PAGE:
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Diabetes & Periodontal Disease

Diabetes is a chronic disease in which there is too much glucose (sugar) in the blood. There are two types of diabetes: Type I is characterized by the inability to produce any insulin and Type II is characterized by the inability to regulate proper levels of insulin. Insulin is a hormone that is released when blood sugar levels are too high. It essentially pushes glucose (sugar) into cells from the blood, therefore decreasing the overall blood sugar level. Food is converted into glucose and released into the bloodstream. The blood sugar is then absorbed by the cells, via insulin secretion, and used for energy. 12 to 14 million Americans are affected by diabetes. Periodontal disease is the 6th leading complication of diabetes.

The relationship between diabetes and periodontal disease is a two-way relationship: Research has revealed that diabetics are more likely to develop periodontal disease than those without diabetes. Uncontrolled diabetics are especially at risk. Periodontal disease can make it more challenging for those with diabetes to control their blood sugar levels.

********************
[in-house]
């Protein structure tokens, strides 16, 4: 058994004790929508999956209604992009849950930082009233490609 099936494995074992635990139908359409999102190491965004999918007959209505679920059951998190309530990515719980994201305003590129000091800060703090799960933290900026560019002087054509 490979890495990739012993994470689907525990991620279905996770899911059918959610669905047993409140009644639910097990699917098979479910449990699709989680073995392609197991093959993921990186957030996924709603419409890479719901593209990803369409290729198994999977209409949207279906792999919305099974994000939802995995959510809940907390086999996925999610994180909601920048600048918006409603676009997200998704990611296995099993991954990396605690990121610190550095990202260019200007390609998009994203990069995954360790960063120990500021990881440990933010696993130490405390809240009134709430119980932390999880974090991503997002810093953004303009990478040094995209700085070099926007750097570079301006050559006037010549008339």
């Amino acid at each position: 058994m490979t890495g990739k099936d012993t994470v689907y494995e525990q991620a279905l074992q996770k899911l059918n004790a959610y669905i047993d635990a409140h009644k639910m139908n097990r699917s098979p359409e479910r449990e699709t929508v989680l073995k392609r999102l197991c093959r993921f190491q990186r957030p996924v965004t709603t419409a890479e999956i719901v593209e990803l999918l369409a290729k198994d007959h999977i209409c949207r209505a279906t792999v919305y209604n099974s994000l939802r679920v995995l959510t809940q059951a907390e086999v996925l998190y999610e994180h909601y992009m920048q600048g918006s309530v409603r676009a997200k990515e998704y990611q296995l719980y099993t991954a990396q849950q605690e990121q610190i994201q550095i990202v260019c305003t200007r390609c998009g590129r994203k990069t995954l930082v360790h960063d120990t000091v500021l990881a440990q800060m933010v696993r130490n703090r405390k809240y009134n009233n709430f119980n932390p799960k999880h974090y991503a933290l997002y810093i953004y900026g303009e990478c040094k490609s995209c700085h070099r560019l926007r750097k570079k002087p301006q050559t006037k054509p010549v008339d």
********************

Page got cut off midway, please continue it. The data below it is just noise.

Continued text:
High glucose (sugar) levels in the saliva promote growth of the type of bacteria that cause periodontal disease. Diabetics with periodontal disease are more likely to experience increased glucose levels in their saliva, which makes it more difficult to control their overall blood glucose levels.

Furthermore, diabetics typically experience blood vessel changes. This decreases the overall efficiency of the flow of nutrients and makes it more difficult for waste removal from body tissues. This weakens the gums and supporting bone which makes them more susceptible to infection.

When periodontal disease goes untreated in a diabetic person, they are at a higher risk for developing long-term complications associated with diabetes and cardiovascular disease. It is especially important for diabetics to maintain proper oral hygiene and comply with regular periodontal cleaning appointments.

 
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